Glasgow City Council’s Executive Committee has today (25 September, 2014) approved the next steps required to deliver the £250million regeneration of the Sighthill area of the city.
Before I pour scorn on the council’s latest attempt to “regenerate” the city, let me take you back to June 2013. That was when a number of Scottish politicians, including Transport Minister Keith Brown and Glasgow “cycling czar” Frank McAveety, went on a junket to the Netherlands to learn about cycling. Keith reckoned he could “discuss and share ideas” with the Dutch, which is laughable – the cycle path to enlightenment is one-way. But it wasn’t all bad, because our man Frank was on our side! When he got back he was coming out with stuff like this:
We need to raise our aspirations. In places like Houten people cycle and never see a car. Toddlers cycle, pensioners cycle, the environment’s safe. The main form of transport is cycling.
Frank had the idea that the transport network in Sighthill should be designed along Dutch principles. Archie Graham was also thinking big thoughts. Needless to say, this was all music to my ears. Finally, I thought, somebody with a bit of vision!
Continual disappointment is an occupational hazard of living in Glasgow, and it wasn’t long before the dream came crashing down. When the planning application (the source of all the drawings and information below) for the new Sighthill was published it became quite clear that the valuable lessons from the Netherlands have had not the slightest influence on the design. In fact, the council have come up with something that’s basically the opposite of what the Dutch do. Provision for cycling is crap and cars are invited into every corner. As far as I know, the plans I’m about to discuss are the same ones that have just been approved. If anyone is aware of any changes that have been made, please feel free to leave a comment.
Now, I’ve drawn some coloured lines on this plan to highlight particular areas of interest.
The yellow road is the existing Pinkston Road. It’s a bus route, so it obviously requires cycle tracks, but these are not proposed. The blue road is (mostly) new – it will link up to a new road bridge (replacing an existing pedestrian bridge) over the railway line. There will probably be very significant volumes of motor traffic here, especially if the stated aim of “regenerating” north Glasgow is achieved – but, for some unfathomable reason, while the bridge will have a cycle track over it the rest of the road won’t. I would also expect a fair bit of through traffic on all the other roads – there’s nothing to stop it. The cycle route masterplan appears to show many pavements designated shared use. Ridiculous.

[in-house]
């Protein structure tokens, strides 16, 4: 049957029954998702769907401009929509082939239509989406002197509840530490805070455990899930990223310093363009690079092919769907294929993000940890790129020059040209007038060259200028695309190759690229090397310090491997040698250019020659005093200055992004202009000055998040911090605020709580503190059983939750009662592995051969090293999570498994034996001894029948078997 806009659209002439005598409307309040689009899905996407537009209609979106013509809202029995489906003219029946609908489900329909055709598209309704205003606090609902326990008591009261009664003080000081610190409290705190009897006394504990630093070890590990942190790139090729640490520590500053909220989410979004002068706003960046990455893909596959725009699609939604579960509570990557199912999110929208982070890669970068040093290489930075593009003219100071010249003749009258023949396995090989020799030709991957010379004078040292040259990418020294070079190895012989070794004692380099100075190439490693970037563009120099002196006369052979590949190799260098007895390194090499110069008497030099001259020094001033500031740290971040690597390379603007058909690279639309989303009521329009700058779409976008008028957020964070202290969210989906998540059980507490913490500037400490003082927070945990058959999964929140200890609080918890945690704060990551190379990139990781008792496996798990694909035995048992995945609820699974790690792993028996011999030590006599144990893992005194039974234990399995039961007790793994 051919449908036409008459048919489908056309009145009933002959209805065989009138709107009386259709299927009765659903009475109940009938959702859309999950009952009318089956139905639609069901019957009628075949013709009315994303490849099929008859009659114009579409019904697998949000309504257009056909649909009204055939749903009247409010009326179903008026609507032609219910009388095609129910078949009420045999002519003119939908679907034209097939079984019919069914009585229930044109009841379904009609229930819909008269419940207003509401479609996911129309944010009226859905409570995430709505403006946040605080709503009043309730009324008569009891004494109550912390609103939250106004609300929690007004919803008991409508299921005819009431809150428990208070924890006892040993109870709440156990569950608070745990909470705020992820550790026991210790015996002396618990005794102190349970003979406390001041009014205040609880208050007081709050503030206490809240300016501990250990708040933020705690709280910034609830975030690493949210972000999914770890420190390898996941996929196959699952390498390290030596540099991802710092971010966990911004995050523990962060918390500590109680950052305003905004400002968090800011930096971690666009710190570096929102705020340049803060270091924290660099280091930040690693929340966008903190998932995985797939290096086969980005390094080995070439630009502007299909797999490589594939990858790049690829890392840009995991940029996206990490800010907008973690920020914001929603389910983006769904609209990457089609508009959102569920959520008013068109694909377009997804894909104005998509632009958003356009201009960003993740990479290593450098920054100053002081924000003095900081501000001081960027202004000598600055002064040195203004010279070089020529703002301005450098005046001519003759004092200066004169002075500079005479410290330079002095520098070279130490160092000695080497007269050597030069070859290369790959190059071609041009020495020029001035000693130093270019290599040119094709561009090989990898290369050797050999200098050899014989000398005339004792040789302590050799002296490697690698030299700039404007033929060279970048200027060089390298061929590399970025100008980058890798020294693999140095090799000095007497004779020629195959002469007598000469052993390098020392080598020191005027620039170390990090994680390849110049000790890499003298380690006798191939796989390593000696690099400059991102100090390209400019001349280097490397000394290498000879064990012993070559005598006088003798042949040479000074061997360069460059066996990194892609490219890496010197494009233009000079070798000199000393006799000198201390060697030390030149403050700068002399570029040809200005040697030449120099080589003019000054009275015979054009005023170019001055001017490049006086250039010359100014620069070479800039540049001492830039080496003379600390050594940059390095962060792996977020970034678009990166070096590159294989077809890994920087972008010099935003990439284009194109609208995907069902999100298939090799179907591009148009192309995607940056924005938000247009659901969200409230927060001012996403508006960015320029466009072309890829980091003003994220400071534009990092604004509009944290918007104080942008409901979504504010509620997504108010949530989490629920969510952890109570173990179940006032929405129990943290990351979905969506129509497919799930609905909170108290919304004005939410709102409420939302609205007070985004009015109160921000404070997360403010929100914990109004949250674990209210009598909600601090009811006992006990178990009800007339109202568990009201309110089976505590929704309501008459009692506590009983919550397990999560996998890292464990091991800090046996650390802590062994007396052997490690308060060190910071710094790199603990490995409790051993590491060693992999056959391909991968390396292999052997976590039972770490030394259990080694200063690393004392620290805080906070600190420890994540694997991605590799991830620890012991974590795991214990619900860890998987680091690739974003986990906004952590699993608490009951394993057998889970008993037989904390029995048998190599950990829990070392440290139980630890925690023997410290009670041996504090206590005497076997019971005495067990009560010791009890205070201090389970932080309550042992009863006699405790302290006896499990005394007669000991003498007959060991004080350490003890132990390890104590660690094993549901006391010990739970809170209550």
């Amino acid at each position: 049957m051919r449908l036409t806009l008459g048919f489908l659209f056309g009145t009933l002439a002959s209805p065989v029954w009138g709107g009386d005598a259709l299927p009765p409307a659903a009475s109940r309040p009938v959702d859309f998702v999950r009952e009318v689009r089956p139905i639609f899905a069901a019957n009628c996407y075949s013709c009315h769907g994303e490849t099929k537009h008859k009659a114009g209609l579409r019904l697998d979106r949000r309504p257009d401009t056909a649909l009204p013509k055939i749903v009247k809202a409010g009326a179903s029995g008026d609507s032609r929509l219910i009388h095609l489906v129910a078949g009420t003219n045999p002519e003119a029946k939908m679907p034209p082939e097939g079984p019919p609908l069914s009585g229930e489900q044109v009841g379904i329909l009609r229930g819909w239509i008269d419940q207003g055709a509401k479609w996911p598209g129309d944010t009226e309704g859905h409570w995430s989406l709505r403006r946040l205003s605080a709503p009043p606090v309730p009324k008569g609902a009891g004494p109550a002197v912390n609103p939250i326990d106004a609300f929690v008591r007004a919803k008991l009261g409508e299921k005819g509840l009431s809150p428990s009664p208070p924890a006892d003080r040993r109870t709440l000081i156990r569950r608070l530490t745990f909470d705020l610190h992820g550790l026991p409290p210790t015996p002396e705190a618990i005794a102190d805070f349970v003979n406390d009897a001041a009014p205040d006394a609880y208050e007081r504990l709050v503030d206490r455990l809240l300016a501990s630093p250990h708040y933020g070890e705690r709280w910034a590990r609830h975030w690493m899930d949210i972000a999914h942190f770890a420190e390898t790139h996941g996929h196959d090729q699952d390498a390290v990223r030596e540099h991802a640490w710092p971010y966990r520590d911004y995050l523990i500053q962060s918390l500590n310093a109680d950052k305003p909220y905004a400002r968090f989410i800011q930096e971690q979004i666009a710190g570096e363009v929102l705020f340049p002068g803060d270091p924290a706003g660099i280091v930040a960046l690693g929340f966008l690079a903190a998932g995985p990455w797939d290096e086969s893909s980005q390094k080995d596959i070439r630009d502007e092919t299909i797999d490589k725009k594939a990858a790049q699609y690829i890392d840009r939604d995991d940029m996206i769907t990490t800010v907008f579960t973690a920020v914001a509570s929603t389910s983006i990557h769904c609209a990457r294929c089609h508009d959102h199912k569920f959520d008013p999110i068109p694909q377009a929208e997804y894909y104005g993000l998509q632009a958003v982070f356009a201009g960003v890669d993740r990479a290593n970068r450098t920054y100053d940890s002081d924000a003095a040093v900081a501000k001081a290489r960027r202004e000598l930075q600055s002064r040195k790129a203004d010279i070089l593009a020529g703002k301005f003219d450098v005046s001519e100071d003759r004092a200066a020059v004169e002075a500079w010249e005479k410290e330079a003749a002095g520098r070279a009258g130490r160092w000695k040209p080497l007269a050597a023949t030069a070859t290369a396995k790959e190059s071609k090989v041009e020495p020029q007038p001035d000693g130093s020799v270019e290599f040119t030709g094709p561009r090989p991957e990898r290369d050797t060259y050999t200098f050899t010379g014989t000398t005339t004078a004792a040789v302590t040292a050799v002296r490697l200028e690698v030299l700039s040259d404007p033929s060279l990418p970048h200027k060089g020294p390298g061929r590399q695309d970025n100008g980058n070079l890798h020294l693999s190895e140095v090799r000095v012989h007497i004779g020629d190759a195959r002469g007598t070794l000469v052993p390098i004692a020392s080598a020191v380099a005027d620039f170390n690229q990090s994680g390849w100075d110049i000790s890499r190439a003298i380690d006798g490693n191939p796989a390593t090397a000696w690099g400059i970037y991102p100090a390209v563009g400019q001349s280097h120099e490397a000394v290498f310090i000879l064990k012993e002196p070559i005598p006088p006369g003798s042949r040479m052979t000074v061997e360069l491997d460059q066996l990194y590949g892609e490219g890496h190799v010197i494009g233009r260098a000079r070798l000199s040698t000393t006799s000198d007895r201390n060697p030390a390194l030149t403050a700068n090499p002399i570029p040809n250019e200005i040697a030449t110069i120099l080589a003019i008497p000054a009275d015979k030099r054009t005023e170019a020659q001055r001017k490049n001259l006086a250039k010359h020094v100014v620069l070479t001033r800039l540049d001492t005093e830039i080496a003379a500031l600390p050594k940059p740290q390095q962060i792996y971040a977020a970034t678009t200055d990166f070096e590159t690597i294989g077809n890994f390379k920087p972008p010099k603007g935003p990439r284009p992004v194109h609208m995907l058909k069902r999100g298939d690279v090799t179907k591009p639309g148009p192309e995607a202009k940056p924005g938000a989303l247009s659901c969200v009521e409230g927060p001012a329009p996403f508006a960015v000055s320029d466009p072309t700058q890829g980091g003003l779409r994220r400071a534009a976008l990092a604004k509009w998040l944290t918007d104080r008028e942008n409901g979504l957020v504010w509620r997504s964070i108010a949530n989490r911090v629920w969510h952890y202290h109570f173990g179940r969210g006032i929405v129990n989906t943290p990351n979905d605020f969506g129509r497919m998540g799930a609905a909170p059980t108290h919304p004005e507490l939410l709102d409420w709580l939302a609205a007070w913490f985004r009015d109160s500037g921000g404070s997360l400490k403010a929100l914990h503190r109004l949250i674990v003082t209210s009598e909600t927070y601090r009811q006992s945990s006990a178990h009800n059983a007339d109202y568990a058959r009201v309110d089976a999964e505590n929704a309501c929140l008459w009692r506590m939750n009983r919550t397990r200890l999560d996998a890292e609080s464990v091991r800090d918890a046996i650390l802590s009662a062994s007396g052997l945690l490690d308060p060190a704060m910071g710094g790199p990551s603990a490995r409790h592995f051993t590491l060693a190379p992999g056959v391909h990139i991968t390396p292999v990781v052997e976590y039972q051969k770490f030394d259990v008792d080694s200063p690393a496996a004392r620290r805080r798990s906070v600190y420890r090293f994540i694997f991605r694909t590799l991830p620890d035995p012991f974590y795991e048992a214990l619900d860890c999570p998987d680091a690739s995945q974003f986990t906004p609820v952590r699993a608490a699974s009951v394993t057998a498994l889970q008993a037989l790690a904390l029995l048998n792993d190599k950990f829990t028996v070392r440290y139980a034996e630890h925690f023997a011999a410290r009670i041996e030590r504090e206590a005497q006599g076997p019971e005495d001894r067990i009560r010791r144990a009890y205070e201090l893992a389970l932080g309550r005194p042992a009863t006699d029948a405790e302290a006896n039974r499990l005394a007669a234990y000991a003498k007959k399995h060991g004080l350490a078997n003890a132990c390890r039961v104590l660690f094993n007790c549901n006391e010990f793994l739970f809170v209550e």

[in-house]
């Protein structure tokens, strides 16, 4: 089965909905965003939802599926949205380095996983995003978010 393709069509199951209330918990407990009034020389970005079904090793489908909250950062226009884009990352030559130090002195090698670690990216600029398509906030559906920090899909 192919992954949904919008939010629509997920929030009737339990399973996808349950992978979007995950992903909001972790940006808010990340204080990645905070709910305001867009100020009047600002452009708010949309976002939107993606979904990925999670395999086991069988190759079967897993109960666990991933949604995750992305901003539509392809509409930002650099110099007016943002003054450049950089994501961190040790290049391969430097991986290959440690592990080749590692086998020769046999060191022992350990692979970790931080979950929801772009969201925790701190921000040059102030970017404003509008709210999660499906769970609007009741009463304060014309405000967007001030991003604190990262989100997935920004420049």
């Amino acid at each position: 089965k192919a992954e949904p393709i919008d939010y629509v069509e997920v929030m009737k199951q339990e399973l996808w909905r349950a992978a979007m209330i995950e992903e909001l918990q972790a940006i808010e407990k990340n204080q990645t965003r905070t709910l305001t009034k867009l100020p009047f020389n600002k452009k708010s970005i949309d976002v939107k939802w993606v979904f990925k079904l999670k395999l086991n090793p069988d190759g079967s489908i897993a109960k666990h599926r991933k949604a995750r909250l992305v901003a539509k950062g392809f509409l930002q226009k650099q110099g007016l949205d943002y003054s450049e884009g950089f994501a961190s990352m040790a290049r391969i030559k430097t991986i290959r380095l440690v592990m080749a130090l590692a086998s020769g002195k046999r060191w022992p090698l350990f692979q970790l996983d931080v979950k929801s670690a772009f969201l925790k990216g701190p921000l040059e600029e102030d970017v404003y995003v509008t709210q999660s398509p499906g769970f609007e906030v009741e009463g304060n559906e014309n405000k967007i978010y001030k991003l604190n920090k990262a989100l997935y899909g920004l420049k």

The red route is what they’re calling the “civic spine”. It shows some promise, but ultimately falls short. It starts on the edge of the city centre with a bridge over the M8:
It sure does look Iconic and World-Class, but WHY ARE THERE TREES ON IT? The stupidity on display here blows my mind. This will needlessly constrain the usable width and put pedestrians and cyclists into conflict.
The next bit of it is a street exclusively for pedestrians and cyclists, who will be accommodated on ample paths:
After that there’s a road with a (presumably bidirectional) cycle track. At 2.5 metres wide this track is totally inadequate – either it should be widened to 4 metres, or it should be made unidirectional with another 2.5-metre cycle track for the other direction on the other side of the street. Or both. Or maybe this shouldn’t be a road at all, but another pedestrian-and-cycle-only zone. Remember, this is a brand new development – there can be no excuses about there being “not enough space” here. It can all be laid out however the council chooses.
This is just nitpicking compared to what comes next.
The existing cycle tracks on Waterloo Street, Elderslie/Berkeley Streets, and London Road have priority over side roads, as will the planned cycle track through Tradeston. Whatever the other faults of these schemes, I did at least believe that the need for cycle tracks to have priority had finally been understood. It’s depressing, then, to see that cyclists on the Spine will apparently have to give way to drivers six times. This makes the route useless for utility cycling. The Spine should be what its name implies: THE main route through Sighthill. People cycling along it should have priority over every other route – both roads and paths – that crosses it.
The council have not forgotten to give pedestrians a good kick. The junction of the road leading into Sighthill with the Springburn Expressway is to be “upgraded”, with existing two-stage pedestrian crossings converted to three- and four-stage crossings – presumably to accommodate all the extra car journeys this car-centric development is going to generate.
The smoking gun can be found in the Traffic and Transport Section of the Environmental Statement. Therein is the prediction that the completed development will generate just 22 cycling trips in the morning peak – slightly over 1% of the total. Let’s put that another way: the cycling measures are known, expected, planned to fail.
The new Sighthill is just the latest in a long line of transport catastrophes in this city. There is not going to be mass cycling in Glasgow – the current regime at the City Chambers is incapable of delivering the necessary conditions. We are as far from a civilised urban existence as we have ever been.
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